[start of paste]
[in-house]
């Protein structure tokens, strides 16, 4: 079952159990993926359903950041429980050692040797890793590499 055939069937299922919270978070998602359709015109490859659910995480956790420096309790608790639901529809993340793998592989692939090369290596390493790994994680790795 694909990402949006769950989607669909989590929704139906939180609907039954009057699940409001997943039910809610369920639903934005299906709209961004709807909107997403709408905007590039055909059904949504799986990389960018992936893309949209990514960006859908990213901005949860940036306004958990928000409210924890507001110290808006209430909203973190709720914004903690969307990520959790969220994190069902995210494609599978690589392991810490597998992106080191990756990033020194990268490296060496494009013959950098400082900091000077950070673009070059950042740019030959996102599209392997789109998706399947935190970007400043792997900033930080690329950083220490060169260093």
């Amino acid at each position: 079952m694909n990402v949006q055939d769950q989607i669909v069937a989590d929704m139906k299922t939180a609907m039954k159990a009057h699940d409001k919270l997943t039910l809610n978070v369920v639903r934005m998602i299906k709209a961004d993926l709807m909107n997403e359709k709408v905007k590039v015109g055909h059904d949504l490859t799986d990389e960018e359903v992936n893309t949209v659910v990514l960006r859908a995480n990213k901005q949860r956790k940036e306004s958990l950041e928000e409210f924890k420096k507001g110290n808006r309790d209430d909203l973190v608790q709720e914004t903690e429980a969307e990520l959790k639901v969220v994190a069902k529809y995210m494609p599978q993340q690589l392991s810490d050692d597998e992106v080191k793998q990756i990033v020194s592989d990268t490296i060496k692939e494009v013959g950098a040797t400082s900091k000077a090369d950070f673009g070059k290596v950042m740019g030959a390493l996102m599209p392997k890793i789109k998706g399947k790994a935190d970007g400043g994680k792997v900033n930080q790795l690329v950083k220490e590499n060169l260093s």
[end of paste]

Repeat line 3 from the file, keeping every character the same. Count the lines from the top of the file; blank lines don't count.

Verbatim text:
């Amino acid at each position: 079952m694909n990402v949006q055939d769950q989607i669909v069937a989590d929704m139906k299922t939180a609907m039954k159990a009057h699940d409001k919270l997943t039910l809610n978070v369920v639903r934005m998602i299906k709209a961004d993926l709807m909107n997403e359709k709408v905007k590039v015109g055909h059904d949504l490859t799986d990389e960018e359903v992936n893309t949209v659910v990514l960006r859908a995480n990213k901005q949860r956790k940036e306004s958990l950041e928000e409210f924890k420096k507001g110290n808006r309790d209430d909203l973190v608790q709720e914004t903690e429980a969307e990520l959790k639901v969220v994190a069902k529809y995210m494609p599978q993340q690589l392991s810490d050692d597998e992106v080191k793998q990756i990033v020194s592989d990268t490296i060496k692939e494009v013959g950098a040797t400082s900091k000077a090369d950070f673009g070059k290596v950042m740019g030959a390493l996102m599209p392997k890793i789109k998706g399947k790994a935190d970007g400043g994680k792997v900033n930080q790795l690329v950083k220490e590499n060169l260093s």